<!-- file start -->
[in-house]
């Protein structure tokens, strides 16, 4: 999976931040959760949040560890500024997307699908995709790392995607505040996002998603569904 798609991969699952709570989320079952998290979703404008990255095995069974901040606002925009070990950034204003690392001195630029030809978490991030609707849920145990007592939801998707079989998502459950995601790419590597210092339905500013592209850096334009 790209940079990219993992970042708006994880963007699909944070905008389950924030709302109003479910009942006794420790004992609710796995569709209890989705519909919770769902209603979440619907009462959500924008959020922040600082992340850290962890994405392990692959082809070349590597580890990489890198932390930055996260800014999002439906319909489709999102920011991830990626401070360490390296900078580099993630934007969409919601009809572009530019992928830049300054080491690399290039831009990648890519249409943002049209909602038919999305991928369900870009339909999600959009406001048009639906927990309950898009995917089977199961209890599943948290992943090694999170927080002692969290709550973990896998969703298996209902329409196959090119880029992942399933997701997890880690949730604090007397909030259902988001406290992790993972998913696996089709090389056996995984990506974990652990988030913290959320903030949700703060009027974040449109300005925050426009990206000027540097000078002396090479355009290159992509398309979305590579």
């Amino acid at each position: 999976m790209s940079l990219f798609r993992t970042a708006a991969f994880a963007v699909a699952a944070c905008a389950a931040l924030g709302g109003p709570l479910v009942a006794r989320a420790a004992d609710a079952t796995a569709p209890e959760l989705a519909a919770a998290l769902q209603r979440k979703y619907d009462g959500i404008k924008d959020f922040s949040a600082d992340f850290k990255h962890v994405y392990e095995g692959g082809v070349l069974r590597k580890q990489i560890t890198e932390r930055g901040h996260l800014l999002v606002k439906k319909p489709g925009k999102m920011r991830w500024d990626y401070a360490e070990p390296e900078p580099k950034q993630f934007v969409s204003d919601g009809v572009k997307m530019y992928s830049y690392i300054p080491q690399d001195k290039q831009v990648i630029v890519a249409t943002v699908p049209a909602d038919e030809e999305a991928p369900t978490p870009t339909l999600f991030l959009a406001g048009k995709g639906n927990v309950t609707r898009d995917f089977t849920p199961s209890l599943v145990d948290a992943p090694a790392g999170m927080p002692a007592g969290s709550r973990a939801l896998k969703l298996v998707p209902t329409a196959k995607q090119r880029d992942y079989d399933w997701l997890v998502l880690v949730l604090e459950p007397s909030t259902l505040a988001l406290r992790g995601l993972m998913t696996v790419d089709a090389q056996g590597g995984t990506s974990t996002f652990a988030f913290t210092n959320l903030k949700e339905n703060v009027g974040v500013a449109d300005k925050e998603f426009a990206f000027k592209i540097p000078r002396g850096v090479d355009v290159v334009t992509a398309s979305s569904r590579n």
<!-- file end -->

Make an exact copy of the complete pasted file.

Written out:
[in-house]
């Protein structure tokens, strides 16, 4: 999976931040959760949040560890500024997307699908995709790392995607505040996002998603569904 798609991969699952709570989320079952998290979703404008990255095995069974901040606002925009070990950034204003690392001195630029030809978490991030609707849920145990007592939801998707079989998502459950995601790419590597210092339905500013592209850096334009 790209940079990219993992970042708006994880963007699909944070905008389950924030709302109003479910009942006794420790004992609710796995569709209890989705519909919770769902209603979440619907009462959500924008959020922040600082992340850290962890994405392990692959082809070349590597580890990489890198932390930055996260800014999002439906319909489709999102920011991830990626401070360490390296900078580099993630934007969409919601009809572009530019992928830049300054080491690399290039831009990648890519249409943002049209909602038919999305991928369900870009339909999600959009406001048009639906927990309950898009995917089977199961209890599943948290992943090694999170927080002692969290709550973990896998969703298996209902329409196959090119880029992942399933997701997890880690949730604090007397909030259902988001406290992790993972998913696996089709090389056996995984990506974990652990988030913290959320903030949700703060009027974040449109300005925050426009990206000027540097000078002396090479355009290159992509398309979305590579």
């Amino acid at each position: 999976m790209s940079l990219f798609r993992t970042a708006a991969f994880a963007v699909a699952a944070c905008a389950a931040l924030g709302g109003p709570l479910v009942a006794r989320a420790a004992d609710a079952t796995a569709p209890e959760l989705a519909a919770a998290l769902q209603r979440k979703y619907d009462g959500i404008k924008d959020f922040s949040a600082d992340f850290k990255h962890v994405y392990e095995g692959g082809v070349l069974r590597k580890q990489i560890t890198e932390r930055g901040h996260l800014l999002v606002k439906k319909p489709g925009k999102m920011r991830w500024d990626y401070a360490e070990p390296e900078p580099k950034q993630f934007v969409s204003d919601g009809v572009k997307m530019y992928s830049y690392i300054p080491q690399d001195k290039q831009v990648i630029v890519a249409t943002v699908p049209a909602d038919e030809e999305a991928p369900t978490p870009t339909l999600f991030l959009a406001g048009k995709g639906n927990v309950t609707r898009d995917f089977t849920p199961s209890l599943v145990d948290a992943p090694a790392g999170m927080p002692a007592g969290s709550r973990a939801l896998k969703l298996v998707p209902t329409a196959k995607q090119r880029d992942y079989d399933w997701l997890v998502l880690v949730l604090e459950p007397s909030t259902l505040a988001l406290r992790g995601l993972m998913t696996v790419d089709a090389q056996g590597g995984t990506s974990t996002f652990a988030f913290t210092n959320l903030k949700e339905n703060v009027g974040v500013a449109d300005k925050e998603f426009a990206f000027k592209i540097p000078r002396g850096v090479d355009v290159v334009t992509a398309s979305s569904r590579n």